The Government of Canada announced through the federal budget last year about its intention to take steps in addressing non-compliance in taxes which involve foreign property investment and foreign income. One of the major steps was the introduction of the revised Form T1135. This is for all practical purposes a foreign income statement of verification. It is applicable for the taxation period that followed June 2013. CRA could impose heavy penalties on unreported foreign income if the taxpayers failed to comply with the requirements concerning filling of Form T1135.
This Form has existed for several years now. It was pretty straight forward to complete in the taxation years that have gone by, previously. Starting from the 2013 taxation year, this form has been revised and it now needs detailed information concerning foreign property which is owned by Canadian residents.
Who is required to complete Form T1135?
Any Canadian resident who owns a specified foreign property at any part of the year is required to file the Form T1135 and the criteria has very much remained the same as it was before. The investment in the foreign property has to exceed a sum of one hundred thousand Canadian Dollars. Those individuals who migrate to Canada are not required to fill this form and be concerned about unreported foreign income. This applies during the year when the immigrants first become Canadian tax residents unless they were residents of Canada previously. It has to be noted that the form has to be filed for all the subsequent taxation periods which includes the taxpayer’s departure year from Canada. Besides the individual residents in Canada, Form T1135 has to be filed by all trusts and corporations also who are Canadian residents.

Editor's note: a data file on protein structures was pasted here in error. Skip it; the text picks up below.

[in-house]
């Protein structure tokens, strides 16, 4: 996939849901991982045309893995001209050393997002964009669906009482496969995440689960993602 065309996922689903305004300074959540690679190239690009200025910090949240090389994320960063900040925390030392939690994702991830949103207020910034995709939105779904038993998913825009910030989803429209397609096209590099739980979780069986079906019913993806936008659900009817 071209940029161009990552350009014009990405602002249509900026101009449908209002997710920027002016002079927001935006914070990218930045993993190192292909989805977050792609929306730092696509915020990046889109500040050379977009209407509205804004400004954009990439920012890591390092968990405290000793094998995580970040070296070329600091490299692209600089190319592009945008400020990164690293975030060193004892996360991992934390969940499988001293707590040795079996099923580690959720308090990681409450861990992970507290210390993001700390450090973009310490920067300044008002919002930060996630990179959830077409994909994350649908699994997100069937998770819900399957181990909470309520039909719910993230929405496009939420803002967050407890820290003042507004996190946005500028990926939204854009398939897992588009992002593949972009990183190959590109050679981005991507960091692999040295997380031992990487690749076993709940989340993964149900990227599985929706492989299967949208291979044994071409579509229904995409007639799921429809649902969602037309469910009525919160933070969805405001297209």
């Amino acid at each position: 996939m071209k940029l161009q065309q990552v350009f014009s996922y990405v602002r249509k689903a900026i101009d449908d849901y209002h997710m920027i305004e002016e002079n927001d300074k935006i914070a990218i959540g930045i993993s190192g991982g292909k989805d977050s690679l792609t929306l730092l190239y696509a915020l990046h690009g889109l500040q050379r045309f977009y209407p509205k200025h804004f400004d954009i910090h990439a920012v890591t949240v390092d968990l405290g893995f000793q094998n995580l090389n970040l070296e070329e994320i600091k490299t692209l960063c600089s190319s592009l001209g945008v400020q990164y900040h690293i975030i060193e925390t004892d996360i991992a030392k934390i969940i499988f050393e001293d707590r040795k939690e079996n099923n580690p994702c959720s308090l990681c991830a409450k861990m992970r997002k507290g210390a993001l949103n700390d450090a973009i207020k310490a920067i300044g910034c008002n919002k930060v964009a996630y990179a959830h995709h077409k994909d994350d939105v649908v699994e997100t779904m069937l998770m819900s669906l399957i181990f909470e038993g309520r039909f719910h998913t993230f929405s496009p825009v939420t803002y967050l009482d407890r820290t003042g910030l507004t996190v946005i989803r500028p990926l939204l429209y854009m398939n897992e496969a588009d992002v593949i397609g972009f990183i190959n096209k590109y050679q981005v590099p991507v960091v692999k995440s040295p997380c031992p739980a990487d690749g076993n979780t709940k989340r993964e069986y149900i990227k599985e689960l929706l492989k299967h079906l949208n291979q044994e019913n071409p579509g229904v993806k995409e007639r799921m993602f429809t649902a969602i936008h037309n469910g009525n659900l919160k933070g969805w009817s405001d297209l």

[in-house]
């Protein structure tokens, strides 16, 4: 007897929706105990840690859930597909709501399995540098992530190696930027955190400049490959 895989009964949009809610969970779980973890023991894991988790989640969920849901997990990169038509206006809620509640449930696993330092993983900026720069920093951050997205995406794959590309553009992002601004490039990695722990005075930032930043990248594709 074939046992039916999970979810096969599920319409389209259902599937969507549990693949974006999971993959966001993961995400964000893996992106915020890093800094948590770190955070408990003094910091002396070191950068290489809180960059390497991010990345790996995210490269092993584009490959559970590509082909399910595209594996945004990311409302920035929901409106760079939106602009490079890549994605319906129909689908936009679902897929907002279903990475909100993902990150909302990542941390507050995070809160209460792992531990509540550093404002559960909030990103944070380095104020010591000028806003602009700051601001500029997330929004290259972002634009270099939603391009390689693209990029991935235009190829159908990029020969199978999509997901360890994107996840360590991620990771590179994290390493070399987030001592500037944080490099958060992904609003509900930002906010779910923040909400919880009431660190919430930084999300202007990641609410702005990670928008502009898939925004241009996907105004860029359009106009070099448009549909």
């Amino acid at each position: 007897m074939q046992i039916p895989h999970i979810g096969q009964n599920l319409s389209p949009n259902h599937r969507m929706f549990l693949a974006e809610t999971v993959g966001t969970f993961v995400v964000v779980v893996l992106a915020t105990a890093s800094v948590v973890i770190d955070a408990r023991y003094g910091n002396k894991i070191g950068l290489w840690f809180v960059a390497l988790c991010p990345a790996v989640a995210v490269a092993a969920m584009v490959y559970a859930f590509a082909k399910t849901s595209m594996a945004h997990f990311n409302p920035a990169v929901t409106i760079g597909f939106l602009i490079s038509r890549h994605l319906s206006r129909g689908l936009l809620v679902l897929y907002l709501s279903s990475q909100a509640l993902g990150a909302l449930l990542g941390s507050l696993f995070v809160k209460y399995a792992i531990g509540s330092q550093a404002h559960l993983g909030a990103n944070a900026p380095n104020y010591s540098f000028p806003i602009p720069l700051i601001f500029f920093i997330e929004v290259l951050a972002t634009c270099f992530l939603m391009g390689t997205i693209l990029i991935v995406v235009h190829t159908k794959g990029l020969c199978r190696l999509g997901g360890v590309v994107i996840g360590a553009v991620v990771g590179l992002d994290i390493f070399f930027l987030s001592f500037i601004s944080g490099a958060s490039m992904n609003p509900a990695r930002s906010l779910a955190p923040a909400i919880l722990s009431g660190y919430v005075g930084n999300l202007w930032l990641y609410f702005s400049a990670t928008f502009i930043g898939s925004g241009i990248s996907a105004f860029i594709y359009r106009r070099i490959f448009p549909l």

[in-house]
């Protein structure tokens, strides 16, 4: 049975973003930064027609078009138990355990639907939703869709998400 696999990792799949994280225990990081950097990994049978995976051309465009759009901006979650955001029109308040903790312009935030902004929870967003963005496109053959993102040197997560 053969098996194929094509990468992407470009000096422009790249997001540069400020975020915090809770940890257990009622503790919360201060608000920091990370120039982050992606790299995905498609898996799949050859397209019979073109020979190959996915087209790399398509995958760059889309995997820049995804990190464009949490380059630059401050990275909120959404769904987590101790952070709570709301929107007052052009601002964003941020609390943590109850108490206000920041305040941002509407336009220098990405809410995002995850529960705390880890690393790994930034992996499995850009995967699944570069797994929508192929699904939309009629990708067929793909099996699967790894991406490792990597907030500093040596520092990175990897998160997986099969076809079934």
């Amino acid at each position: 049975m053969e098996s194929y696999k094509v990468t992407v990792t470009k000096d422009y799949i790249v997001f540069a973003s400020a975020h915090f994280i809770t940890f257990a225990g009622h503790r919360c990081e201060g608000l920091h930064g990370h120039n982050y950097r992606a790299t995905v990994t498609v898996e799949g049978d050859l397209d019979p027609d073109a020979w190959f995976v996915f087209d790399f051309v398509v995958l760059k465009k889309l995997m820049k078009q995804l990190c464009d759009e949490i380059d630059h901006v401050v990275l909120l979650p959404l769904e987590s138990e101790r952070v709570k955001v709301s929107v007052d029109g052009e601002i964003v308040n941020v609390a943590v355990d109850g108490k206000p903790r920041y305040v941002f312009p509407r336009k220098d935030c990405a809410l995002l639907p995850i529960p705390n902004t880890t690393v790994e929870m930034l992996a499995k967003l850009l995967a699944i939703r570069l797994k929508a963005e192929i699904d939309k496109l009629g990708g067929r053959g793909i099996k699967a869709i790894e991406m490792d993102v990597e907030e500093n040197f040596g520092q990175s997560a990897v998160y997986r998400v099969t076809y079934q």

What is categorized as Foreign Property?
The definition of foreign property is broad and it includes non-Canadian assets like funds which are held outside of Canada. It also involves real estate property located outside Canada, stocks in non-Canadian corporations and interest accumulated in a non-resident trust which was acquired for due consideration. Foreign property specification will exclude property for personal use such as vacation houses. Properties which are used in active business operations are also excluded as per the Income Tax Act. Specified property abroad also involves non-Canadian investments that are held in a brokerage account in Canada.
CRA has strengthened the enforcement of Canadian tax laws when it comes to unreported foreign income relating to all individuals who own foreign property and earn income from investments abroad. Some examples of how this enforcement has been stepped up include the new `Offshore Tax Informant Program (OTIP)’. This is also referred to as the `whistle blower program’. The program gives financial rewards to those individuals who can provide evidence and proof about important unreported foreign income and international tax non-compliance cases.
The information would mostly be connected with income which is earned from the gains when disposing of foreign property. It would also include identification details such as the name of the bank in that foreign country where the Canadian resident is holding funds outside of Canada.